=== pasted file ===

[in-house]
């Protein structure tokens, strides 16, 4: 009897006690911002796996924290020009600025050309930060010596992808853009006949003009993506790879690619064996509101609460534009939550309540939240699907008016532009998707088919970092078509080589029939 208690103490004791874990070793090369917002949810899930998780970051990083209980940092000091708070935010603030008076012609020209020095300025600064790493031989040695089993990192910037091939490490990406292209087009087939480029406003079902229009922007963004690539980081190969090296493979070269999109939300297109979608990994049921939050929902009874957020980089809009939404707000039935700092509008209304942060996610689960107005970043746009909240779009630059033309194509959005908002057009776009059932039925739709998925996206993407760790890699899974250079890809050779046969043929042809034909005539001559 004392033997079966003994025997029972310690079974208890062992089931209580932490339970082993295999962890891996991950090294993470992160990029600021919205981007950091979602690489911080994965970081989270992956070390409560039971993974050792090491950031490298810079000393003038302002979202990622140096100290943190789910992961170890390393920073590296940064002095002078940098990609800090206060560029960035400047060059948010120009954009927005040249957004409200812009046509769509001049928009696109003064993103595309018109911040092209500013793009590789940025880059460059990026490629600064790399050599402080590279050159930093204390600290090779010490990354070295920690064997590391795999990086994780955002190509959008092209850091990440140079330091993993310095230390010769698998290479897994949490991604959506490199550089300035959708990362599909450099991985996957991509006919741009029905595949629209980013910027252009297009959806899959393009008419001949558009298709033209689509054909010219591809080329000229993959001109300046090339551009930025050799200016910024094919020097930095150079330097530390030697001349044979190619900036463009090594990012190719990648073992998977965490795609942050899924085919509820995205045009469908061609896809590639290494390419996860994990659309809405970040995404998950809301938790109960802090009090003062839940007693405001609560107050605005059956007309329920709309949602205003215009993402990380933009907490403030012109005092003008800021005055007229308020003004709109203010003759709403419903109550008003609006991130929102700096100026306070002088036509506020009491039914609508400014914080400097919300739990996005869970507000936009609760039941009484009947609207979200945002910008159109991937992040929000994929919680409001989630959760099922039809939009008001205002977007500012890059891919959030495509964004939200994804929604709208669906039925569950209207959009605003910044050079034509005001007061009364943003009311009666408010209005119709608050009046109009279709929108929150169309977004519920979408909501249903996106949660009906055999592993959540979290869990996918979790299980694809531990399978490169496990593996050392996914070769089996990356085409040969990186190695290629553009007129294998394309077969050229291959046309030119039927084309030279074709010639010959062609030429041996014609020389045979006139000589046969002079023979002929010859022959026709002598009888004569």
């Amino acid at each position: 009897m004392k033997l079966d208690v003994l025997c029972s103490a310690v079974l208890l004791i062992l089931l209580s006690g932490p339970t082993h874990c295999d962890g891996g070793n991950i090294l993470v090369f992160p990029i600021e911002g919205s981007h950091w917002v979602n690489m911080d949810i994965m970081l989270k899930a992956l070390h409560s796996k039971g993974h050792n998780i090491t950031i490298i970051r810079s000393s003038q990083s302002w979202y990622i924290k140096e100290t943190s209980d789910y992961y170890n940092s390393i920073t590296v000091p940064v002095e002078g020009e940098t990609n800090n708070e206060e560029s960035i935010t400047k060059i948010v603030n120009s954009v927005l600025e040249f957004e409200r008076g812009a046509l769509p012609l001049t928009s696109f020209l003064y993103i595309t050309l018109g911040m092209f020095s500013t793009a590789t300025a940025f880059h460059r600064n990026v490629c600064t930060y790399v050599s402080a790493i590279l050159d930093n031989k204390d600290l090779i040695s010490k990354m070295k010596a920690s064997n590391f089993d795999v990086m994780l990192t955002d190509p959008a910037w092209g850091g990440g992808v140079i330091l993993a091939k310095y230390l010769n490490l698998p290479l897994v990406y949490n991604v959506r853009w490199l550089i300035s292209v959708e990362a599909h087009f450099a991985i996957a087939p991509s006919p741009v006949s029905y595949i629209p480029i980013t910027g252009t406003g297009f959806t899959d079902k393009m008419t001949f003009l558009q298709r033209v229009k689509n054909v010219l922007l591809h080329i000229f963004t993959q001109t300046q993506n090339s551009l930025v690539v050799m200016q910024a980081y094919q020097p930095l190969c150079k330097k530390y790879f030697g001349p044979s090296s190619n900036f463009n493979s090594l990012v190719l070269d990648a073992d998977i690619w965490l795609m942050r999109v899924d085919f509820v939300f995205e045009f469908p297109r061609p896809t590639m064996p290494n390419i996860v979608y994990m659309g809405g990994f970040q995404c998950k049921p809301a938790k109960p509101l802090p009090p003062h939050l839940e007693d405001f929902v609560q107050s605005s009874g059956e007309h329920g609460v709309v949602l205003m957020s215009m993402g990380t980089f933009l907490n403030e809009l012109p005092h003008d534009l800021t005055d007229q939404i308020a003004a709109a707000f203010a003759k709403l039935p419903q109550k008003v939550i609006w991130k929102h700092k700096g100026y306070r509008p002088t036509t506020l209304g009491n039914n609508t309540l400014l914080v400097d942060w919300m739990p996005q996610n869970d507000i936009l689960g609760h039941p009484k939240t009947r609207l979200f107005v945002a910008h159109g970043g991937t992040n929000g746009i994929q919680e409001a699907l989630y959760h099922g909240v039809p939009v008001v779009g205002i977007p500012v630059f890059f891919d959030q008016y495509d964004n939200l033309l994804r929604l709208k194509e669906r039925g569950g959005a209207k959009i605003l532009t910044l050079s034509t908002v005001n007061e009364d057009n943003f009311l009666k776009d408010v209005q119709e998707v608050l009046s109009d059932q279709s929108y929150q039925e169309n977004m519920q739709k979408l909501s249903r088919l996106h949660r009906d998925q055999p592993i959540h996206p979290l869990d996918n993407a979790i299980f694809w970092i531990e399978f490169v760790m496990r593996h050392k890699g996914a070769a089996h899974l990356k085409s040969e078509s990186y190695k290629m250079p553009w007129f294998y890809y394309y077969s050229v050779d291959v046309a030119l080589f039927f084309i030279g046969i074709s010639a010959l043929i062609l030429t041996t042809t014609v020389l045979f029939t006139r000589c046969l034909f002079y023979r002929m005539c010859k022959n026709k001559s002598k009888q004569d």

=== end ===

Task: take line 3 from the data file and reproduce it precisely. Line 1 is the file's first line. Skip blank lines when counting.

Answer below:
């Amino acid at each position: 009897m004392k033997l079966d208690v003994l025997c029972s103490a310690v079974l208890l004791i062992l089931l209580s006690g932490p339970t082993h874990c295999d962890g891996g070793n991950i090294l993470v090369f992160p990029i600021e911002g919205s981007h950091w917002v979602n690489m911080d949810i994965m970081l989270k899930a992956l070390h409560s796996k039971g993974h050792n998780i090491t950031i490298i970051r810079s000393s003038q990083s302002w979202y990622i924290k140096e100290t943190s209980d789910y992961y170890n940092s390393i920073t590296v000091p940064v002095e002078g020009e940098t990609n800090n708070e206060e560029s960035i935010t400047k060059i948010v603030n120009s954009v927005l600025e040249f957004e409200r008076g812009a046509l769509p012609l001049t928009s696109f020209l003064y993103i595309t050309l018109g911040m092209f020095s500013t793009a590789t300025a940025f880059h460059r600064n990026v490629c600064t930060y790399v050599s402080a790493i590279l050159d930093n031989k204390d600290l090779i040695s010490k990354m070295k010596a920690s064997n590391f089993d795999v990086m994780l990192t955002d190509p959008a910037w092209g850091g990440g992808v140079i330091l993993a091939k310095y230390l010769n490490l698998p290479l897994v990406y949490n991604v959506r853009w490199l550089i300035s292209v959708e990362a599909h087009f450099a991985i996957a087939p991509s006919p741009v006949s029905y595949i629209p480029i980013t910027g252009t406003g297009f959806t899959d079902k393009m008419t001949f003009l558009q298709r033209v229009k689509n054909v010219l922007l591809h080329i000229f963004t993959q001109t300046q993506n090339s551009l930025v690539v050799m200016q910024a980081y094919q020097p930095l190969c150079k330097k530390y790879f030697g001349p044979s090296s190619n900036f463009n493979s090594l990012v190719l070269d990648a073992d998977i690619w965490l795609m942050r999109v899924d085919f509820v939300f995205e045009f469908p297109r061609p896809t590639m064996p290494n390419i996860v979608y994990m659309g809405g990994f970040q995404c998950k049921p809301a938790k109960p509101l802090p009090p003062h939050l839940e007693d405001f929902v609560q107050s605005s009874g059956e007309h329920g609460v709309v949602l205003m957020s215009m993402g990380t980089f933009l907490n403030e809009l012109p005092h003008d534009l800021t005055d007229q939404i308020a003004a709109a707000f203010a003759k709403l039935p419903q109550k008003v939550i609006w991130k929102h700092k700096g100026y306070r509008p002088t036509t506020l209304g009491n039914n609508t309540l400014l914080v400097d942060w919300m739990p996005q996610n869970d507000i936009l689960g609760h039941p009484k939240t009947r609207l979200f107005v945002a910008h159109g970043g991937t992040n929000g746009i994929q919680e409001a699907l989630y959760h099922g909240v039809p939009v008001v779009g205002i977007p500012v630059f890059f891919d959030q008016y495509d964004n939200l033309l994804r929604l709208k194509e669906r039925g569950g959005a209207k959009i605003l532009t910044l050079s034509t908002v005001n007061e009364d057009n943003f009311l009666k776009d408010v209005q119709e998707v608050l009046s109009d059932q279709s929108y929150q039925e169309n977004m519920q739709k979408l909501s249903r088919l996106h949660r009906d998925q055999p592993i959540h996206p979290l869990d996918n993407a979790i299980f694809w970092i531990e399978f490169v760790m496990r593996h050392k890699g996914a070769a089996h899974l990356k085409s040969e078509s990186y190695k290629m250079p553009w007129f294998y890809y394309y077969s050229v050779d291959v046309a030119l080589f039927f084309i030279g046969i074709s010639a010959l043929i062609l030429t041996t042809t014609v020389l045979f029939t006139r000589c046969l034909f002079y023979r002929m005539c010859k022959n026709k001559s002598k009888q004569d």